Laws for Time Sheets & Signatures

Time cards
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The Fair Labor Standards Act says you must record -- and pay employees for -- all hours worked, but it does not dictate the type of timekeeping system you should use. Any method is acceptable, provided it is correct and complete. You may develop a signature system of your choice, such as employees and their managers manually signing off on time sheets, or an electronic system, in which the employees’ swipes serve as their signatures and their manager’s submission of the hours indicates approval.

Failure to Sign or Submit

Both federal and state law require that you pay your employees by the established payday. In many states, employers must pay their employees by a specific time on payday. If an employee fails to sign her time sheet, submits it late or not at all, you cannot withhold or delay her paycheck. This goes for regular and final paychecks. For example, the Texas Workforce Commission states that it is illegal for an employer to withhold an employee’s final pay because she failed to sign her time sheet. The California Department of Industrial Relations says there is no exception in the law that permits an employer to delay an employee’s pay until the next payday because she failed to submit a time sheet.

Employer Responsibility

If an employee fails to sign his time sheet, submits it late or does not submit one, you must pay him what you believe he is owed. Since you are required to maintain your own records of employees’ work hours, you may use those documents to pay the employee. If for some reason that is not an option, contact the employee or his supervisor for an accounting of his hours worked. Although you may not withhold his paycheck because he failed to sign his time sheet, you may discipline him for not following company policy.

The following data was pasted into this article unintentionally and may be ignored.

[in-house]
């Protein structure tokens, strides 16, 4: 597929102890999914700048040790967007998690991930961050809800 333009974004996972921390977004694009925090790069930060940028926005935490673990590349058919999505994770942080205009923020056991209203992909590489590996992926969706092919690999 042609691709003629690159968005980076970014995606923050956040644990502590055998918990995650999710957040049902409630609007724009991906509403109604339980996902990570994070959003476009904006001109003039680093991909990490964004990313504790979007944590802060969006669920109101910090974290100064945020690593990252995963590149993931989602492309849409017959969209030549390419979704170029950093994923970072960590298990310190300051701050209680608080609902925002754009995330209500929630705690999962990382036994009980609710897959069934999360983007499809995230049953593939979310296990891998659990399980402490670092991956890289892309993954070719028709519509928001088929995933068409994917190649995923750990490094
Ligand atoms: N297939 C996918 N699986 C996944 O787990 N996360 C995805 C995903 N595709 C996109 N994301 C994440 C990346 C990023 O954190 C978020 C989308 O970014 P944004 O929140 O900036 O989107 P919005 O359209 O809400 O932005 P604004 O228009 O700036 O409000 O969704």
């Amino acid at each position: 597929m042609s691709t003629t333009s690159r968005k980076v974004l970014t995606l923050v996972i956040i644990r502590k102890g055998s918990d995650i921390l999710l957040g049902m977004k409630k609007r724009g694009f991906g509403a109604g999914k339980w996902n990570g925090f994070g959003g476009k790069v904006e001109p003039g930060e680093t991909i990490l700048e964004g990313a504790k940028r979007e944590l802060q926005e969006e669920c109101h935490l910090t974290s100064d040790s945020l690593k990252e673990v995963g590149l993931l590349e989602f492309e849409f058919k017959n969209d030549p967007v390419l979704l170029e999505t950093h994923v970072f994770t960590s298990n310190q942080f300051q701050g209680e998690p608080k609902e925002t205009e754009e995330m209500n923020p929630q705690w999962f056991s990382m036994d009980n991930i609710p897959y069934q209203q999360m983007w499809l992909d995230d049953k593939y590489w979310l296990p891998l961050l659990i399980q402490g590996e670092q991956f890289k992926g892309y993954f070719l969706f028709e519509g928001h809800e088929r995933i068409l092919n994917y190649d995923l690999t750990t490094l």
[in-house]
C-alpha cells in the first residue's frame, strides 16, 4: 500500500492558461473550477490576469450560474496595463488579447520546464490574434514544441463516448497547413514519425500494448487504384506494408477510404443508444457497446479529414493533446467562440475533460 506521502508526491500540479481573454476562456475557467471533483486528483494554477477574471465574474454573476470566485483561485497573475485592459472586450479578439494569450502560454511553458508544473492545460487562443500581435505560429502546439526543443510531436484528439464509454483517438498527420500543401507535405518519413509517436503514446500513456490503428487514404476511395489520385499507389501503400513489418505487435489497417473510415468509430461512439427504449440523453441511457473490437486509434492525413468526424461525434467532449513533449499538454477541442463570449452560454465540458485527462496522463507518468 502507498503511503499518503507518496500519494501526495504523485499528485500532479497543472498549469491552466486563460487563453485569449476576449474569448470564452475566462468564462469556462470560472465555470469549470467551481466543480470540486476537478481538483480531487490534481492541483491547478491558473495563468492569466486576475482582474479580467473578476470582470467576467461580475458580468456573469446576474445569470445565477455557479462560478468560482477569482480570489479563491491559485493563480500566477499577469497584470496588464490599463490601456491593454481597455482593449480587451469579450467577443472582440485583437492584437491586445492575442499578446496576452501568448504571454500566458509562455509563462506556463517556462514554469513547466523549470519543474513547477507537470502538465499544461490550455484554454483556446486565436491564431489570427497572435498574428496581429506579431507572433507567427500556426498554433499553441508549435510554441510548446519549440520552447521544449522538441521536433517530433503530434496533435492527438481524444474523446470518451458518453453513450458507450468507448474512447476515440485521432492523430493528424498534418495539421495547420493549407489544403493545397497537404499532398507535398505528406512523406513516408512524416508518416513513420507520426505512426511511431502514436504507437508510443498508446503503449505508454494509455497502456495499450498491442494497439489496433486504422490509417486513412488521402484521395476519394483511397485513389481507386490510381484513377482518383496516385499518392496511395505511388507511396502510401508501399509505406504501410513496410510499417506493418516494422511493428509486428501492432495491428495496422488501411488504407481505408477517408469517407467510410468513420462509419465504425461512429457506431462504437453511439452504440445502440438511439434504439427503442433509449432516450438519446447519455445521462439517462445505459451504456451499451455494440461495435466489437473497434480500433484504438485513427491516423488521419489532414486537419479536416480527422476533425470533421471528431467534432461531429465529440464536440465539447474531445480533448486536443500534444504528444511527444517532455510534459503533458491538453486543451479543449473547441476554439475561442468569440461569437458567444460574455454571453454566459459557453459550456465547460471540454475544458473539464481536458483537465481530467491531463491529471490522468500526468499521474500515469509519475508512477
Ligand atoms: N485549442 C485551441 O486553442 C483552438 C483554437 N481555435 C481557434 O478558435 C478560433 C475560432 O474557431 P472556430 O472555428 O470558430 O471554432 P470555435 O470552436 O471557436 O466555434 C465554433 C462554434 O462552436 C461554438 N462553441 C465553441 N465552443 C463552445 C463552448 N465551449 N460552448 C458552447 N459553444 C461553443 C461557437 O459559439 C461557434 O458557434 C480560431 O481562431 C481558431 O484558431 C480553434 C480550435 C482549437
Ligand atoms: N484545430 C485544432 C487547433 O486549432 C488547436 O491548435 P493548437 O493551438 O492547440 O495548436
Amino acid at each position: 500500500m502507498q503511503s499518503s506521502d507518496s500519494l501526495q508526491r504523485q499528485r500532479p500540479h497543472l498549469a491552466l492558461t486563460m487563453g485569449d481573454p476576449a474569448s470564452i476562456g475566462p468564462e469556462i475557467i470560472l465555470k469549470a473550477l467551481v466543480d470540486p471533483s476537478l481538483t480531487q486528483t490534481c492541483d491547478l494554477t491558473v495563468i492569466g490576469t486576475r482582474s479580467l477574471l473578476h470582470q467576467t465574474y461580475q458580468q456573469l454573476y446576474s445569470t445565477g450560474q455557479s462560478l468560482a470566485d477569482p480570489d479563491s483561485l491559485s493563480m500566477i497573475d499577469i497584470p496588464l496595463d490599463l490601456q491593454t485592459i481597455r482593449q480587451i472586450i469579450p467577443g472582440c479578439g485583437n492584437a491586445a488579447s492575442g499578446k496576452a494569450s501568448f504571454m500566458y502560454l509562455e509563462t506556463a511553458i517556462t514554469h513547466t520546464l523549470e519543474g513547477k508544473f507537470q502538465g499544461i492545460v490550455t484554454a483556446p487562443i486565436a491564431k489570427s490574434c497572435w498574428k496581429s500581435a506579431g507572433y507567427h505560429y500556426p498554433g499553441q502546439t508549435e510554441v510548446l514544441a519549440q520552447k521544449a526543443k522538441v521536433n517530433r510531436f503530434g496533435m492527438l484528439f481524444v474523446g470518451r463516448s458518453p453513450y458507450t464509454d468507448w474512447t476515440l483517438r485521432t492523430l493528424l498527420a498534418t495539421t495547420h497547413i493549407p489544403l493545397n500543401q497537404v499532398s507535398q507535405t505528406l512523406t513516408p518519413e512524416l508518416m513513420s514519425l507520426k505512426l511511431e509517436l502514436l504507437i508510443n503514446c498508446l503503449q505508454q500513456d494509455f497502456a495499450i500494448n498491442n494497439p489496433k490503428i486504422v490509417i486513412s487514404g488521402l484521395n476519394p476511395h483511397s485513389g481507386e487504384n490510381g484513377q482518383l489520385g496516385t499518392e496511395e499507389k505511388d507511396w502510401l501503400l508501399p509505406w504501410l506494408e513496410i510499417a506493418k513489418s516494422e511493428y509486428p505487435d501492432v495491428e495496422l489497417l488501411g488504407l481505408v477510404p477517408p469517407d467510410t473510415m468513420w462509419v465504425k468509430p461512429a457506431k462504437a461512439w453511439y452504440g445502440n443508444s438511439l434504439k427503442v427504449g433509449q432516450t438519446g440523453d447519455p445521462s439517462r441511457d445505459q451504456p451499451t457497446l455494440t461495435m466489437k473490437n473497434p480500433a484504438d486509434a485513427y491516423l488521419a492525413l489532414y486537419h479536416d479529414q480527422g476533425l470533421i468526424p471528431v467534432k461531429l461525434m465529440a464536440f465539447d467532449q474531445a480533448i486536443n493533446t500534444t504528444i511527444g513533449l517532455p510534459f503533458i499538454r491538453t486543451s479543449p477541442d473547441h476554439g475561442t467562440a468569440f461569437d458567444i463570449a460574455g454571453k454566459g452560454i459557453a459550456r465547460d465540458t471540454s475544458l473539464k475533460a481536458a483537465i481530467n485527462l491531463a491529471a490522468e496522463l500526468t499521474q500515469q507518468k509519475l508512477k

Falsifying time sheets is a violation of federal and state law. This goes for managers and employees who forge time sheet signatures, alter hours worked or clock in and out for someone else. For example, under California law, falsifying work records, including time cards, is a dishonest act for which an employee may be terminated on the grounds of misconduct. In New York, an employee may be charged with a misdemeanor for petit larceny and forgery. If the amount is substantial, she could face a grand larceny felony charge.

Company Policy

So employees know where they stand, establish clear, written timekeeping policies. This includes disciplinary actions for falsifying time sheets. Generally, employers instantly and permanently terminate employees who falsify time sheets. Supervisors who sign off on time sheets are confirming that their employees actually worked the stated hours and therefore may be disciplined if the information is untrue.

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